The researchers suggest renewed evaluation of alternatives to these common paediatric surgeries that include removal of tonsils (tonsillectomy) to treat chronic tonsillitis or adenoids (adenoidectomy) to treat recurrent middle ear infections.
The adenoids and tonsils are strategically positioned in the nose and throat respectively to act as a first line of defense, helping to recognise airborne pathogens like bacteria and viruses, and begin the immune response to clear them from the body.
The collaborative study initiated by the Copenhagen Evolutionary Medicine program looked at the long-term effects of removing the tonsils and adenoids in childhood, compared with children who had not undergone the surgeries.
University of Melbourne researcher Dr Sean Byars and Professor Jacobus Boomsma from the University of Copenhagen led the research, with Professor Stephen Stearns from Yale University. The research is published in the Journal of the American Medical Association Otolaryngology Head and Neck Surgery.
The team analysed a dataset from Denmark of 1,189,061 children born between 1979 and 1999, covering at least the first 10 years and up to 30 years of their life. Of the almost 1.2 million children, 17,460 had adenoidectomies, 11,830 tonsillectomy and 31, 377 had adenotonsillectomies, where both tonsils and adenoids removed. The children were otherwise healthy.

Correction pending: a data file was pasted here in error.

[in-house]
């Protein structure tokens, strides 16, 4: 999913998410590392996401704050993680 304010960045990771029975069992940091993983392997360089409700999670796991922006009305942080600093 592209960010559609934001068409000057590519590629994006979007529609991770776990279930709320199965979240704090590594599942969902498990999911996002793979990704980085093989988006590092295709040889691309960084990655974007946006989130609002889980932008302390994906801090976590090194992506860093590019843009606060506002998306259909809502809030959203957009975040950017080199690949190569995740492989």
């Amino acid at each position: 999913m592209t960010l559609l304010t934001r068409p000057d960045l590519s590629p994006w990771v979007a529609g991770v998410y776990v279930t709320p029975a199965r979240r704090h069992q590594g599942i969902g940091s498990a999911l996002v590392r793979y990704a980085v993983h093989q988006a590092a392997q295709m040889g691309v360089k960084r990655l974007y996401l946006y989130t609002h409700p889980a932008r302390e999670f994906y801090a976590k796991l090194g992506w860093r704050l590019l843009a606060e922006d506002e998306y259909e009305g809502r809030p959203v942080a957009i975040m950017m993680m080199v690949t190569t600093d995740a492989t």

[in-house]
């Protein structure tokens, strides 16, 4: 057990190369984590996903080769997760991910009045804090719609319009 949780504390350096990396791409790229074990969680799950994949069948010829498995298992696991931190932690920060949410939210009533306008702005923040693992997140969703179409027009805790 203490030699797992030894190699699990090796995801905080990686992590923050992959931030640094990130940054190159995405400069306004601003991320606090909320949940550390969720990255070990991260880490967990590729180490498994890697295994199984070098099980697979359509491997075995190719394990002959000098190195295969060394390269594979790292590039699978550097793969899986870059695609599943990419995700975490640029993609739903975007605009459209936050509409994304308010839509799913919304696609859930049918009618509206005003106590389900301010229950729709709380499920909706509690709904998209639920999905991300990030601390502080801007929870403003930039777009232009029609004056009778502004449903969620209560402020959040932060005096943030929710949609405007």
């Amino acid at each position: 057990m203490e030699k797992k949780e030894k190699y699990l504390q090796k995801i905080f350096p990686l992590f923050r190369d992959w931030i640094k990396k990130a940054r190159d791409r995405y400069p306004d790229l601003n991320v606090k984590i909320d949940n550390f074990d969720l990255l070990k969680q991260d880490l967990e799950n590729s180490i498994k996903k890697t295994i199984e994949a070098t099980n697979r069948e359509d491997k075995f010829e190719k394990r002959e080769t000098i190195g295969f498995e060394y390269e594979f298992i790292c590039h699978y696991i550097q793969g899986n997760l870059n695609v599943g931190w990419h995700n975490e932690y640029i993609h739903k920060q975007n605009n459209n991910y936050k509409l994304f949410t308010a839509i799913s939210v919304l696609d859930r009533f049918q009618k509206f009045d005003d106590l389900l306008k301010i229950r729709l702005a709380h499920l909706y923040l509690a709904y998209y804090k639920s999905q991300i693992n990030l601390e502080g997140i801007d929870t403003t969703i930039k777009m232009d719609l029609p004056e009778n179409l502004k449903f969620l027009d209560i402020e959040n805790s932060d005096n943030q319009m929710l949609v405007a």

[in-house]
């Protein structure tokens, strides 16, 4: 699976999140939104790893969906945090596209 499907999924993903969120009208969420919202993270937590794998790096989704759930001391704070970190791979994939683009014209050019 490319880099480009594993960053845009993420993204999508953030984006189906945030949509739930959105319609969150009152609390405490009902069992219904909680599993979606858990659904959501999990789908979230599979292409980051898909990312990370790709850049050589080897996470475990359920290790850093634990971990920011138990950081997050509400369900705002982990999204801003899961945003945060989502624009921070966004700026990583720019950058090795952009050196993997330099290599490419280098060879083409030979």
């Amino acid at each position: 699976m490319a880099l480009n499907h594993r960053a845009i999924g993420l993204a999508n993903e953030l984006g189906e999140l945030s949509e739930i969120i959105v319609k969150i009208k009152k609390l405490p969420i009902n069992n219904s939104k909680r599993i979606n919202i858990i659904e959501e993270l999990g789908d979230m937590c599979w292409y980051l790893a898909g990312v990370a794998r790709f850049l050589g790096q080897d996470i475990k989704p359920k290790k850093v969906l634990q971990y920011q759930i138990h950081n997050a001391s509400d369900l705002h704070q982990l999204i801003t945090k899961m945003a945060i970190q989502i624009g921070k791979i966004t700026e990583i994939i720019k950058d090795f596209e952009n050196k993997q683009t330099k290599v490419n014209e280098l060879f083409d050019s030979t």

“We calculated disease risks depending on whether adenoids, tonsils or both were removed in the first 9 years of life because this is when these tissues are most active in the developing immune system,” Dr Byars said.
The analysis showed:
“The association of tonsillectomy with respiratory disease later in life may therefore be considerable for those who have had the operation,” Prof Boomsma said.
The team delved deeper into the statistics to reveal how many operations needed to be performed for a disease to occur at a greater rate than normal, known as the number needed to treat or NNT.
“For tonsillectomy, we found that only five people needed to have the operation to cause an extra upper respiratory disease to appear in one of those people,” added Prof Boomsma.
The team also analysed conditions that these surgeries directly aimed to treat, and found mixed results:
The study suggests that shorter-term benefits of these surgeries may not continue up to the age of 30 apart from the reduced risk for tonsillitis (for all surgeries) and sleep disorders (for adenoidectomy).
Instead, the longer-term risks for abnormal breathing, sinusitis and otitis media were either significantly higher after surgery or not significantly different.
The researchers note that there will always be a need to remove tonsils and adenoids when those conditions are severe.
“But our observed results that show increased risks for long-term diseases after surgery support delaying tonsil and adenoid removal if possible, which could aid normal immune system development in childhood and reduce these possible later-life disease risks, Dr Byars said.
“As we uncover more about the function of immune tissues and the lifelong consequences of their removal, especially during sensitive ages when the body is developing, this will hopefully help guide treatment decisions for parents and doctors.”
This study was funded under the Evolutionary Medicine program at the University of Copenhagen by a grant from the Danish National Research Foundation to Prof Boomsma (grant number DNRF57) and Dr Byars was funded by a Marie Curie International Incoming Fellowship (grant number FP7-PEOPLE-2010-IIF-276565).
Source: The Melbourne Newsroom